Taking assertive action is something I think about often, and encourage moving towards as often as possible. Too many times in my life I have given my brain the opportunity to opt out. Several times on this blog I’ve talked about Mel Robbins 5 second rule: “If you have an instinct to act on a goal, you must physically move within 5 seconds or your brain will kill it.” This rule is something we know in the depths of our soul, but still find difficult to do every time we feel the drive to act.
The place I feel these instincts most at the moment is at work. I’m not a person who likes talking on the phone much, but maintaining relationships with generous supporters of our organisation, and helping solve any problems is most easily accomplished through direct conversation. In the past I would have shied away from even thinking I could pick up the phone. This would feed the unfounded fear of talking on the phone. For a few years I started writing down what I needed to talk to the person on the other end of the phone about, and a few potential directions the conversation could go. This helped to an extent, but it meant I pushed myself past the five second limit. Thus, I gave my brain time to choose no. I also relied on the information I’d written too much and became flustered if the conversation went somewhere else.
In the past month I’ve heeded this particular instinct to just pick up the phone and make the call more often than not.
And you know what? Less than one of these phone interactions turned into a difficult one, more than half involved pleasant conversation, and all of the phone calls ended with a useful solution to the problem having been found.
Another thing I struggle to act on my instincts to do, is edit my manuscript. This is something I have to do outside my paid work hours, when I’m not playing sport, and around the other life administration in my schedule. Often while I’m doing these other things my mind drifts towards the current scene I’m editing and how the characters are going to get themselves out of whatever predicament they’re in. When that scheduled block of time ends this desire – this overwhelming need – to write, starts to fade. The Resistance wells up in my soul and the temptation to choose to do other things threatens to take over. I have not yet found a way to overcome these feelings every time, but I am developing better strategies to manage them.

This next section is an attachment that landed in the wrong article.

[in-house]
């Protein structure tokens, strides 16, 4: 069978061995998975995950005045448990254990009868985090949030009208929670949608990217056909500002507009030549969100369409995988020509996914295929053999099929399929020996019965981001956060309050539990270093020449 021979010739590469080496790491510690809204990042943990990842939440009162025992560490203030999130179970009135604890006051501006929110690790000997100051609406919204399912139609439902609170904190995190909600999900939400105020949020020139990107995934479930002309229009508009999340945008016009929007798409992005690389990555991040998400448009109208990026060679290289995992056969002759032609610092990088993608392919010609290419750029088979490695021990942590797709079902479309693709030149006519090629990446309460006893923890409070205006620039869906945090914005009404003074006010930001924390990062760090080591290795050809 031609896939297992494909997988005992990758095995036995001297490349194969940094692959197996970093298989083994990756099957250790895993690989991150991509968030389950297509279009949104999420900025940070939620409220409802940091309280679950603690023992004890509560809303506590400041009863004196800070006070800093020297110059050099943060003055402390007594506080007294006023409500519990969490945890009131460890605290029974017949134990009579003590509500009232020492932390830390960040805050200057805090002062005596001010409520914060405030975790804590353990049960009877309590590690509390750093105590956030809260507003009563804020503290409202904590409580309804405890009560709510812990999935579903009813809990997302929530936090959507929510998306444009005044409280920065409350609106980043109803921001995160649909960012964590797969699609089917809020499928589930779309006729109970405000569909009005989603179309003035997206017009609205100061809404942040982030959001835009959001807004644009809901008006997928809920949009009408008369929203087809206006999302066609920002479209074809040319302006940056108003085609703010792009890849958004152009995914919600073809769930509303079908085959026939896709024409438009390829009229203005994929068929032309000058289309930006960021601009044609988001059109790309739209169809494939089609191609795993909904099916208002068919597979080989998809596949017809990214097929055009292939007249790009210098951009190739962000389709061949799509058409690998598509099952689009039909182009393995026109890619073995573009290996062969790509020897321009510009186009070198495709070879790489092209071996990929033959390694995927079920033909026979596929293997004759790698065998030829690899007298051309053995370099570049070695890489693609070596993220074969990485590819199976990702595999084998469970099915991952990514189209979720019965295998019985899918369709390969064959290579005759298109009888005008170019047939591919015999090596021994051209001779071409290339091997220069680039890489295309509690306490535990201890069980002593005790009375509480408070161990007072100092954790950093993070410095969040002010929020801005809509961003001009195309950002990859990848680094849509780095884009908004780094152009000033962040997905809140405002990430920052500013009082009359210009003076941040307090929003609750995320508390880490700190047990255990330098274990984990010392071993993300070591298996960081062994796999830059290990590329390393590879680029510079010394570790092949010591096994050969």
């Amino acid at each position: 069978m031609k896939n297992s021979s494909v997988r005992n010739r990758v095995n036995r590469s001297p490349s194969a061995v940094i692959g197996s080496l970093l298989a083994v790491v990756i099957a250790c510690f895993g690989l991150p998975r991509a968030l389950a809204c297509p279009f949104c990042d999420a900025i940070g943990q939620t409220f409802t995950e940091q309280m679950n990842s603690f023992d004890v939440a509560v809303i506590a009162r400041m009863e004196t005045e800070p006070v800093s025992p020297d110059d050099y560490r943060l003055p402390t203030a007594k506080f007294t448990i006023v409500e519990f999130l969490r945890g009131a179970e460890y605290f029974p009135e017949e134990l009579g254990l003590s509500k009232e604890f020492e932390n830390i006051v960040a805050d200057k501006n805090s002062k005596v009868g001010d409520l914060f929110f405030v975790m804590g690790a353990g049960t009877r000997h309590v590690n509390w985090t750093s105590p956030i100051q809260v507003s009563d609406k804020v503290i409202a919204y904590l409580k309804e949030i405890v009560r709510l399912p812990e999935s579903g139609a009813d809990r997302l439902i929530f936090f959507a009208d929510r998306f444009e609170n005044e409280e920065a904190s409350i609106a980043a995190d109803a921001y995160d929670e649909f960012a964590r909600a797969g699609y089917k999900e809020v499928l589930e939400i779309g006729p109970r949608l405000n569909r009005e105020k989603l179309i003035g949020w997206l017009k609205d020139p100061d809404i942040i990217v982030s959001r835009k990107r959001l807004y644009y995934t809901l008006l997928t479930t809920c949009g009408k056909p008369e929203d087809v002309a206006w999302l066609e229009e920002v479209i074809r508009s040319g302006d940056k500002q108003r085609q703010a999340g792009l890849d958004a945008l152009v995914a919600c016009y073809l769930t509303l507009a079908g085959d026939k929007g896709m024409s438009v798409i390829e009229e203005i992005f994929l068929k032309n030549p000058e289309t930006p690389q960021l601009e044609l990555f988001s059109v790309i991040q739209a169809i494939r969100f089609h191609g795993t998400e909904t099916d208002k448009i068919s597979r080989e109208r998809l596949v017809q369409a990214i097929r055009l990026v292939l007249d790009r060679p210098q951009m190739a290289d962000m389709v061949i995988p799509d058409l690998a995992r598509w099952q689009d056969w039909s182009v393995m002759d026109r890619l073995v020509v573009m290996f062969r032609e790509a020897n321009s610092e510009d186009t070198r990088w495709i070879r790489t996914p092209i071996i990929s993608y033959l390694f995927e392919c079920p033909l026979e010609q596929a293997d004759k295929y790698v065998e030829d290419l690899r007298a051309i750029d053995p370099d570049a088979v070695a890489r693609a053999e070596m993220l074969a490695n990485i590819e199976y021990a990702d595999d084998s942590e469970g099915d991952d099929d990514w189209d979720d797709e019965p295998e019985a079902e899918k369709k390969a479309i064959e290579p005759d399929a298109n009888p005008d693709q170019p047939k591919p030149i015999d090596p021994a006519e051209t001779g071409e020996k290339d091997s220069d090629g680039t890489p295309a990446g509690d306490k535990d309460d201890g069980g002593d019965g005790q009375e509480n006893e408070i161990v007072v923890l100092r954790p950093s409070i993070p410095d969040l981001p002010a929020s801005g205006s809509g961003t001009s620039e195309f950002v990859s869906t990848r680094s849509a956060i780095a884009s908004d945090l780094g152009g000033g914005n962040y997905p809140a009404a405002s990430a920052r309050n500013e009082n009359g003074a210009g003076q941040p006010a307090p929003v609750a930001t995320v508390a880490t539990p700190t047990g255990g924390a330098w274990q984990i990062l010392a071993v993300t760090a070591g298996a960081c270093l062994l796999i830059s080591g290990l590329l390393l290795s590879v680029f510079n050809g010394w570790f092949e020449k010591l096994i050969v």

Mel Robbins 5 second rule applies here too. One problem I face is being unable to physically edit my book manuscript until I get home. So, I focus on what I can remember of the current part I’m up to editing, and mentally work through improving the scene in a general sense. I can’t recall the exact words and sentences but I can think whether characters are acting appropriately, whether locations are described well enough, and whether all parts of the scene are necessary. When I get home, I start counting “5, 4, 3, 2, 1”, and I start editing before my mind kills those instincts.
It’s not foolproof. But it definitely helps to have a plan to beat my mind’s automatic function to ‘protect me’. The danger here is fear of failure. Feeling my writing is not good enough. Being afraid of sharing my stories.
The process of acting on my instincts to move towards a goal is slow, it’s incremental. But I know it’s working. I feel an amazing sense of achievement every time I finish each little part. And the more I read through edited sections I think, “You know, this is damn fine story. Let’s get it done.”
You can accomplish your goals. You can do what you set your mind to. Get after it.